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Resident Evil: Code: Veronica X HD Review (XBL Games on Demand)

Posted by Jim Cook, Sep 30, 2011 05:11

The older games in the Resident Evil series have a very different feel from Resident Evil 4 and 5. Where those games let your characters do fancy finishing attacks to stunned enemies and issue plenty of ammo to defeat the monsters you face, earlier releases made your characters less powerful and issued less ammunition. The result was an emphasis on carefully planning out your fights and which routes you’d take, dodging enemies you didn’t need to kill, and making sure you brought enough supplies to accomplish the task at hand. Resident Evil: Code: Veronica X HD (’Code Veronica’ from here on) definitely subscribes to that older style of play, and this port to current systems is an interesting if very straightforward one.

Resident Evil: Code: Veronica X HD (XBL Games on Demand)Players take control of Claire Redfield (along with a few other characters at different points in the story, though saying more would likely be a spoiler), who is trying to investigate the circumstances around the outbreak of a ’zombie virus’ and how this situation has affected her brother. Given that the virus is actually a development of the Umbrella Corporation, certain parties don’t want Claire to succeed and the start of the game shows them bringing her to one of their ’prison islands.’ She manages to get out of her cell in short order, so it becomes your goal to guide Claire in her quest to continue the investigation and escape the island. Played in a third person perspective with predetermined camera angles, Code Veronica generally has you scrounging for supplies, figuring out how to handle each threat you come across, solve puzzles, and gather special items you need to proceed to the next area.

That probably sounded similar to Resident Evil 4 and they do have similarities, but Code Veronica places a much lighter emphasis on combat. Claire can’t do stunt attacks to weakened enemies like Leon can, and she gets far less ammo for her weapons. Likewise, players are only given a general estimate as to her health and how much damage any given attack is doing to her, so you have to err on the side of caution. With less ammo to go around, you also have to quickly decide whether to fight an enemy head on, carefully use the knife to save your firepower for other threats, or simply dodge the attacker and run past them in order to reach your destination. This sort of decision-making is the core of classical Resident Evil ’survival horror’ play, and it makes for an interesting change from the more recent, ’high action’ games in the series.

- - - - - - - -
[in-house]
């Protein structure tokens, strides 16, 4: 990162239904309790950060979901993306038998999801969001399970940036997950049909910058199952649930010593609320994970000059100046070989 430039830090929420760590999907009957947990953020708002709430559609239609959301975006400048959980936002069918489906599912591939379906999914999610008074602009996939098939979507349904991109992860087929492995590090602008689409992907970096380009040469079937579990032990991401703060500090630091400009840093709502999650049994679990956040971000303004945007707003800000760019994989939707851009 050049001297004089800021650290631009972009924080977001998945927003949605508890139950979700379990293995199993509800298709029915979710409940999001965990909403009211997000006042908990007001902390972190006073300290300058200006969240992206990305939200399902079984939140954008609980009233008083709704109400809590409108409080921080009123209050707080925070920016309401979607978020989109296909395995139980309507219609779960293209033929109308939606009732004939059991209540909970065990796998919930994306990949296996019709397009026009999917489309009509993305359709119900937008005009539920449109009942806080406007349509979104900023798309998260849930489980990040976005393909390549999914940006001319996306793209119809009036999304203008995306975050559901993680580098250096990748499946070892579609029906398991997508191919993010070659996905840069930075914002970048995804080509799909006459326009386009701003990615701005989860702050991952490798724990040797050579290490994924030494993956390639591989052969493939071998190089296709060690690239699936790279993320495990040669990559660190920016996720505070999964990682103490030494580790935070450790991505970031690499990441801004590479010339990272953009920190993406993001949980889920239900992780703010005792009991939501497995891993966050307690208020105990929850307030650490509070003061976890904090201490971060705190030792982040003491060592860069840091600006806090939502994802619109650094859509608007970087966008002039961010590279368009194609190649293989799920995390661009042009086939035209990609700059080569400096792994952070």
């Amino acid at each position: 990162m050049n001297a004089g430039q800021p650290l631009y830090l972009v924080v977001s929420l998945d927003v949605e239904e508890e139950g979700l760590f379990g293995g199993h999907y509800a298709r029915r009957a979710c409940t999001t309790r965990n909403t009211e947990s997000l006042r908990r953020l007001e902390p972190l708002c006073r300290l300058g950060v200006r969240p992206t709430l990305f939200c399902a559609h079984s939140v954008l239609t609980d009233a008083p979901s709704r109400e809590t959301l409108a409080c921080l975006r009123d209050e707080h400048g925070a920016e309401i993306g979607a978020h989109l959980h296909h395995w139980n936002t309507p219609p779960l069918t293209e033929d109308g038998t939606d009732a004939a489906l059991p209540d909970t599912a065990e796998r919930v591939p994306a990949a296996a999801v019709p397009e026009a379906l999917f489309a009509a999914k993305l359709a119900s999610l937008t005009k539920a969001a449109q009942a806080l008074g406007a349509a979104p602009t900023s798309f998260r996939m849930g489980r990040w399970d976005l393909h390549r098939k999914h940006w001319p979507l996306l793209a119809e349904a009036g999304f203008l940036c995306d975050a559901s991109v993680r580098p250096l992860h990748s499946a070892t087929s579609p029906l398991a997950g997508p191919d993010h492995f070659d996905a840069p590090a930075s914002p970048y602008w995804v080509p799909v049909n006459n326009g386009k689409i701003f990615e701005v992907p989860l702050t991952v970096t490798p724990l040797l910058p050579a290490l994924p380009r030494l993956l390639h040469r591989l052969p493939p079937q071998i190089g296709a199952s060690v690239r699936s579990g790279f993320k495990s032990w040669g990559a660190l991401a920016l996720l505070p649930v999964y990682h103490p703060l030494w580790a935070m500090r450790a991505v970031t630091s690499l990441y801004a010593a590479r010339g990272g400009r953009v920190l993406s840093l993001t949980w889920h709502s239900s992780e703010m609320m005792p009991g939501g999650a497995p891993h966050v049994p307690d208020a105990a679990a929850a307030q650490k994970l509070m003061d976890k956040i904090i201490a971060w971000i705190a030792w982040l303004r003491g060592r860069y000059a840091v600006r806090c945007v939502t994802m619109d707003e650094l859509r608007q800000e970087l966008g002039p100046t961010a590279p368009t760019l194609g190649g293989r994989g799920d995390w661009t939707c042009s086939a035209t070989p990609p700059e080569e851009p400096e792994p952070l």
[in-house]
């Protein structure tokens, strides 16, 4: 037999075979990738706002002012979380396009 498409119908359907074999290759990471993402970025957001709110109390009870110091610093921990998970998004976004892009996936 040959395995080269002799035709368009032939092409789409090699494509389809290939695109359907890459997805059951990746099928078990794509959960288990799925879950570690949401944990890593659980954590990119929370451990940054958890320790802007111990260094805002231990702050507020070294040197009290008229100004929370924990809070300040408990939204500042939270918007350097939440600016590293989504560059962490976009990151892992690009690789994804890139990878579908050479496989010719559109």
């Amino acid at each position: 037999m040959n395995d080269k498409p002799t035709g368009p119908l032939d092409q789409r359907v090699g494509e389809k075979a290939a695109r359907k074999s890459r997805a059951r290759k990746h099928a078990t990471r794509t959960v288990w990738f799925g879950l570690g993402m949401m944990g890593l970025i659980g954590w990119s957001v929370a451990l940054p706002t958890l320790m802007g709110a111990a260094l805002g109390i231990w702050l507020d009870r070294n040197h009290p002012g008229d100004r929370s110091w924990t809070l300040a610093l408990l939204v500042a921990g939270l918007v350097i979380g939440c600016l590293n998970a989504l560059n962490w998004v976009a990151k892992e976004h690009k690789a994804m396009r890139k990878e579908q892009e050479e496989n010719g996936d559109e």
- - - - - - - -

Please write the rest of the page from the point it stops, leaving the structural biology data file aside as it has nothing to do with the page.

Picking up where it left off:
Though limited supplies do give Code Veronica a proper survival horror feel, the developers may have taken it too far in one way: You have to be careful when you save your progress. You don’t just have a finite amount of ammo and healing items, you have to use a limited number of ink ribbons in order to use save points! This does succeed in making the player even more careful, which is important for this kind of game, but doing so at the expense of being able to play on your own terms hurts. Sometimes you only have fifteen or thirty minutes to play a video game, yet having limited saves means you can only sit down to play Code Veronica when you’re confident you’ll have a lot of time for it. This is simultaneously a problem and works out regardless, since Code Veronica is a fairly long game unless you’re speed-running through it. There is one other downside to this system; between limited saves and resources, it’s possible to save your way into a position where the game can’t be won, though keeping multiple save-files can help with this.

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Our Rating for Resident Evil: Code: Veronica X HD Review (XBL Games on Demand)
6.5 Replay
A reasonably lengthy main quest will keep you busy for a while, and there are a few secrets to find.
5.5 Graphics
Working from Dreamcast/GC/PS2-era graphics means the basic HD update only goes so far. The environmental effects are actually pretty good for what they are, but the rest of the package is clearly dated.
7.5 Sound
A good soundtrack sets the mood whenever danger is at hand and is joined by plenty of the enjoyable "so bad it’s good" voice acting Resident Evil is famous for. Weapon effects are rather flat however, and some (not all, but a significant number) TV/speaker setups produce a very annoying ’pop’ noise when the game starts.
7.0 Gameplay
Survival horror play in a third person perspective is interesting. Limited healing items and ammunition means you have to pick how to react to each enemy; fire away, use weaker weapons, or dodge and run by them? It’s a neat idea and executed fairly well, though limited saving opportunities and stiff controls do enforce it a bit more harshly than was necessary.
0.0 Multiplayer/Online Content
N/A; this is a single-player game.
7.0 Overall
Despite some flaws and notably outdated mechanics, Code Veronica is a good game that provides a very different experience from Resident Evil 4 or 5. Anyone looking for a more methodical, ’cerebral’ take on the third person adventure/shooter will probably enjoy this, and the only other versions of it are on previous-generation systems.

Rating: 4.8, votes: 4


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